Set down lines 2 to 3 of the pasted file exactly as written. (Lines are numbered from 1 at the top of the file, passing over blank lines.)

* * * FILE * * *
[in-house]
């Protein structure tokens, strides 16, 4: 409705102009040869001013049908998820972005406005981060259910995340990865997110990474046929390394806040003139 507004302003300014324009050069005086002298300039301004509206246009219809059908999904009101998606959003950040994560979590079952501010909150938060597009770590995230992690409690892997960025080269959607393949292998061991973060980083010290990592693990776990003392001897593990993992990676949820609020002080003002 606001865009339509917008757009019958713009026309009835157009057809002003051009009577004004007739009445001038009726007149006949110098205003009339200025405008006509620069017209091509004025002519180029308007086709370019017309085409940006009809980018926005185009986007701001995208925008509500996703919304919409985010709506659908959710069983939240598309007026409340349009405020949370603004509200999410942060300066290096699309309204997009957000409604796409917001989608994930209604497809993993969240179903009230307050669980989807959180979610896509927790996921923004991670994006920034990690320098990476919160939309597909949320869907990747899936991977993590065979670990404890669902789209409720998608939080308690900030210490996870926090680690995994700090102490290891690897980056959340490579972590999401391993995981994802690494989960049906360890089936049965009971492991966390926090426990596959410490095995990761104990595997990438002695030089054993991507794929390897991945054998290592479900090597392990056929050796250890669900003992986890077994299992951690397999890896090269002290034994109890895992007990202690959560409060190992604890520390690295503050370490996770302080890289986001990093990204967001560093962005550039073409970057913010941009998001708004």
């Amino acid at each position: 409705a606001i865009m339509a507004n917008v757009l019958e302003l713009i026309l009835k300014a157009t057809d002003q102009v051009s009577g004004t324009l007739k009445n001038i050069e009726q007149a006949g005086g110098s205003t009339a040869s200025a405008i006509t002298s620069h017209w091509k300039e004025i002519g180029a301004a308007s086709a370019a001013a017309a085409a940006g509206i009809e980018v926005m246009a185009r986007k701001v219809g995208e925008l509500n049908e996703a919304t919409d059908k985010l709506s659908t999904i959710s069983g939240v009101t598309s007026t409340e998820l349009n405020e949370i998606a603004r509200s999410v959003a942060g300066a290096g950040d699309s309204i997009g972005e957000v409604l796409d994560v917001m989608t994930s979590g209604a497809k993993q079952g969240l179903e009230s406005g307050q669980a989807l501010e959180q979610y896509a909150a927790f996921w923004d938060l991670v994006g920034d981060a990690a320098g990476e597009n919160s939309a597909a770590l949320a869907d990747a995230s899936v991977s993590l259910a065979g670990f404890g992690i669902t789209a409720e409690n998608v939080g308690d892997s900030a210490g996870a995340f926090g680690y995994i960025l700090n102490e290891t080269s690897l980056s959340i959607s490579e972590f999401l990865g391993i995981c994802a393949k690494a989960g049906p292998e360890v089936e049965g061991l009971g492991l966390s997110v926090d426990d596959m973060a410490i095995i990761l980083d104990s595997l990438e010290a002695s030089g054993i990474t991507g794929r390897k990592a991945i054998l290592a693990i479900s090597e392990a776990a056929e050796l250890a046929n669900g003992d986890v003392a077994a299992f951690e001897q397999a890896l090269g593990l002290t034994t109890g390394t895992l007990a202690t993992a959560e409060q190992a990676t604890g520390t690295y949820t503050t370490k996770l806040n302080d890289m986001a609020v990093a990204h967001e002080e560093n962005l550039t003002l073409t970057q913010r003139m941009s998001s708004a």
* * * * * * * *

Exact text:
């Protein structure tokens, strides 16, 4: 409705102009040869001013049908998820972005406005981060259910995340990865997110990474046929390394806040003139 507004302003300014324009050069005086002298300039301004509206246009219809059908999904009101998606959003950040994560979590079952501010909150938060597009770590995230992690409690892997960025080269959607393949292998061991973060980083010290990592693990776990003392001897593990993992990676949820609020002080003002 606001865009339509917008757009019958713009026309009835157009057809002003051009009577004004007739009445001038009726007149006949110098205003009339200025405008006509620069017209091509004025002519180029308007086709370019017309085409940006009809980018926005185009986007701001995208925008509500996703919304919409985010709506659908959710069983939240598309007026409340349009405020949370603004509200999410942060300066290096699309309204997009957000409604796409917001989608994930209604497809993993969240179903009230307050669980989807959180979610896509927790996921923004991670994006920034990690320098990476919160939309597909949320869907990747899936991977993590065979670990404890669902789209409720998608939080308690900030210490996870926090680690995994700090102490290891690897980056959340490579972590999401391993995981994802690494989960049906360890089936049965009971492991966390926090426990596959410490095995990761104990595997990438002695030089054993991507794929390897991945054998290592479900090597392990056929050796250890669900003992986890077994299992951690397999890896090269002290034994109890895992007990202690959560409060190992604890520390690295503050370490996770302080890289986001990093990204967001560093962005550039073409970057913010941009998001708004």
């Amino acid at each position: 409705a606001i865009m339509a507004n917008v757009l019958e302003l713009i026309l009835k300014a157009t057809d002003q102009v051009s009577g004004t324009l007739k009445n001038i050069e009726q007149a006949g005086g110098s205003t009339a040869s200025a405008i006509t002298s620069h017209w091509k300039e004025i002519g180029a301004a308007s086709a370019a001013a017309a085409a940006g509206i009809e980018v926005m246009a185009r986007k701001v219809g995208e925008l509500n049908e996703a919304t919409d059908k985010l709506s659908t999904i959710s069983g939240v009101t598309s007026t409340e998820l349009n405020e949370i998606a603004r509200s999410v959003a942060g300066a290096g950040d699309s309204i997009g972005e957000v409604l796409d994560v917001m989608t994930s979590g209604a497809k993993q079952g969240l179903e009230s406005g307050q669980a989807l501010e959180q979610y896509a909150a927790f996921w923004d938060l991670v994006g920034d981060a990690a320098g990476e597009n919160s939309a597909a770590l949320a869907d990747a995230s899936v991977s993590l259910a065979g670990f404890g992690i669902t789209a409720e409690n998608v939080g308690d892997s900030a210490g996870a995340f926090g680690y995994i960025l700090n102490e290891t080269s690897l980056s959340i959607s490579e972590f999401l990865g391993i995981c994802a393949k690494a989960g049906p292998e360890v089936e049965g061991l009971g492991l966390s997110v926090d426990d596959m973060a410490i095995i990761l980083d104990s595997l990438e010290a002695s030089g054993i990474t991507g794929r390897k990592a991945i054998l290592a693990i479900s090597e392990a776990a056929e050796l250890a046929n669900g003992d986890v003392a077994a299992f951690e001897q397999a890896l090269g593990l002290t034994t109890g390394t895992l007990a202690t993992a959560e409060q190992a990676t604890g520390t690295y949820t503050t370490k996770l806040n302080d890289m986001a609020v990093a990204h967001e002080e560093n962005l550039t003002l073409t970057q913010r003139m941009s998001s708004a």